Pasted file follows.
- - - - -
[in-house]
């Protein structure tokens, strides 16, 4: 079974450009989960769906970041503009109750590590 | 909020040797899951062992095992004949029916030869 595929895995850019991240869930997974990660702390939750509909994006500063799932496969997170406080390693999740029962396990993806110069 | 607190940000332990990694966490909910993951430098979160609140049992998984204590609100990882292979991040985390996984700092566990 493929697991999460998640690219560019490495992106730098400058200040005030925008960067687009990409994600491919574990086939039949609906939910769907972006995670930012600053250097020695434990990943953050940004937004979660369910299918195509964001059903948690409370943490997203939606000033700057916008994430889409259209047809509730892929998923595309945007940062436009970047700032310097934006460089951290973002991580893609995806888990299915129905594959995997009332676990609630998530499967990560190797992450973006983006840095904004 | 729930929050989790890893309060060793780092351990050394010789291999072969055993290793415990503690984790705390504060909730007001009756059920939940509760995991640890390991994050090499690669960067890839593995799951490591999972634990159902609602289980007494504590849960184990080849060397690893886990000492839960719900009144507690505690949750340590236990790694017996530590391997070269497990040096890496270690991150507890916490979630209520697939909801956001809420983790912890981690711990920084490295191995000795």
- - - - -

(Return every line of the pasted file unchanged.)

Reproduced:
[in-house]
């Protein structure tokens, strides 16, 4: 079974450009989960769906970041503009109750590590 | 909020040797899951062992095992004949029916030869 595929895995850019991240869930997974990660702390939750509909994006500063799932496969997170406080390693999740029962396990993806110069 | 607190940000332990990694966490909910993951430098979160609140049992998984204590609100990882292979991040985390996984700092566990 493929697991999460998640690219560019490495992106730098400058200040005030925008960067687009990409994600491919574990086939039949609906939910769907972006995670930012600053250097020695434990990943953050940004937004979660369910299918195509964001059903948690409370943490997203939606000033700057916008994430889409259209047809509730892929998923595309945007940062436009970047700032310097934006460089951290973002991580893609995806888990299915129905594959995997009332676990609630998530499967990560190797992450973006983006840095904004 | 729930929050989790890893309060060793780092351990050394010789291999072969055993290793415990503690984790705390504060909730007001009756059920939940509760995991640890390991994050090499690669960067890839593995799951490591999972634990159902609602289980007494504590849960184990080849060397690893886990000492839960719900009144507690505690949750340590236990790694017996530590391997070269497990040096890496270690991150507890916490979630209520697939909801956001809420983790912890981690711990920084490295191995000795």